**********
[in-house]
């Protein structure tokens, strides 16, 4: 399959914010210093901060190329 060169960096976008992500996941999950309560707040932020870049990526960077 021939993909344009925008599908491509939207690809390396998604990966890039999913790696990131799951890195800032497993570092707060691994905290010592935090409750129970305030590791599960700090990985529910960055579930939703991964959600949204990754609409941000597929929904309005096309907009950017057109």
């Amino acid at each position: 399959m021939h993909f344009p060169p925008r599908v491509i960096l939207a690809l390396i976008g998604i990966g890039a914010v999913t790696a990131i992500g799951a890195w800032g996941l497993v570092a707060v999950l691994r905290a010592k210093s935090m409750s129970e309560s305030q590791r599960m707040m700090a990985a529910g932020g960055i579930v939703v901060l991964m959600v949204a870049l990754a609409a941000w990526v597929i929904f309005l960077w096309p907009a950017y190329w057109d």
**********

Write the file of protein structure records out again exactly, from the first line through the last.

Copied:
[in-house]
């Protein structure tokens, strides 16, 4: 399959914010210093901060190329 060169960096976008992500996941999950309560707040932020870049990526960077 021939993909344009925008599908491509939207690809390396998604990966890039999913790696990131799951890195800032497993570092707060691994905290010592935090409750129970305030590791599960700090990985529910960055579930939703991964959600949204990754609409941000597929929904309005096309907009950017057109």
């Amino acid at each position: 399959m021939h993909f344009p060169p925008r599908v491509i960096l939207a690809l390396i976008g998604i990966g890039a914010v999913t790696a990131i992500g799951a890195w800032g996941l497993v570092a707060v999950l691994r905290a010592k210093s935090m409750s129970e309560s305030q590791r599960m707040m700090a990985a529910g932020g960055i579930v939703v901060l991964m959600v949204a870049l990754a609409a941000w990526v597929i929904f309005l960077w096309p907009a950017y190329w057109d």